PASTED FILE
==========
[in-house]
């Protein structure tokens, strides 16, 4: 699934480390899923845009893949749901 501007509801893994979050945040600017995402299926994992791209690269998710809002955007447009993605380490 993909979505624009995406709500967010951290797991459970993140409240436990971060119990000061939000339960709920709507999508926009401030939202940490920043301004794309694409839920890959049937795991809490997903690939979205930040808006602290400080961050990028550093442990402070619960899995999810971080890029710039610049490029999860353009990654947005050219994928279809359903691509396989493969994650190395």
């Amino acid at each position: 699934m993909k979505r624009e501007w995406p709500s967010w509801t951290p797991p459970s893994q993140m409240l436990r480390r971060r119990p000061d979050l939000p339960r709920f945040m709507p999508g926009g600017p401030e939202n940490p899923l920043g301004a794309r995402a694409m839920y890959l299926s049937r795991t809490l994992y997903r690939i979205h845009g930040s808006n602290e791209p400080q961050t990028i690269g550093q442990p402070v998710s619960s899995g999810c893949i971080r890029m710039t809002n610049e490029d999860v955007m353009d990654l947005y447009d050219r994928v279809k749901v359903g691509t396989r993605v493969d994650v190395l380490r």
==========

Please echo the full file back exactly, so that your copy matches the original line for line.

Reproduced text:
[in-house]
């Protein structure tokens, strides 16, 4: 699934480390899923845009893949749901 501007509801893994979050945040600017995402299926994992791209690269998710809002955007447009993605380490 993909979505624009995406709500967010951290797991459970993140409240436990971060119990000061939000339960709920709507999508926009401030939202940490920043301004794309694409839920890959049937795991809490997903690939979205930040808006602290400080961050990028550093442990402070619960899995999810971080890029710039610049490029999860353009990654947005050219994928279809359903691509396989493969994650190395």
């Amino acid at each position: 699934m993909k979505r624009e501007w995406p709500s967010w509801t951290p797991p459970s893994q993140m409240l436990r480390r971060r119990p000061d979050l939000p339960r709920f945040m709507p999508g926009g600017p401030e939202n940490p899923l920043g301004a794309r995402a694409m839920y890959l299926s049937r795991t809490l994992y997903r690939i979205h845009g930040s808006n602290e791209p400080q961050t990028i690269g550093q442990p402070v998710s619960s899995g999810c893949i971080r890029m710039t809002n610049e490029d999860v955007m353009d990654l947005y447009d050219r994928v279809k749901v359903g691509t396989r993605v493969d994650v190395l380490r």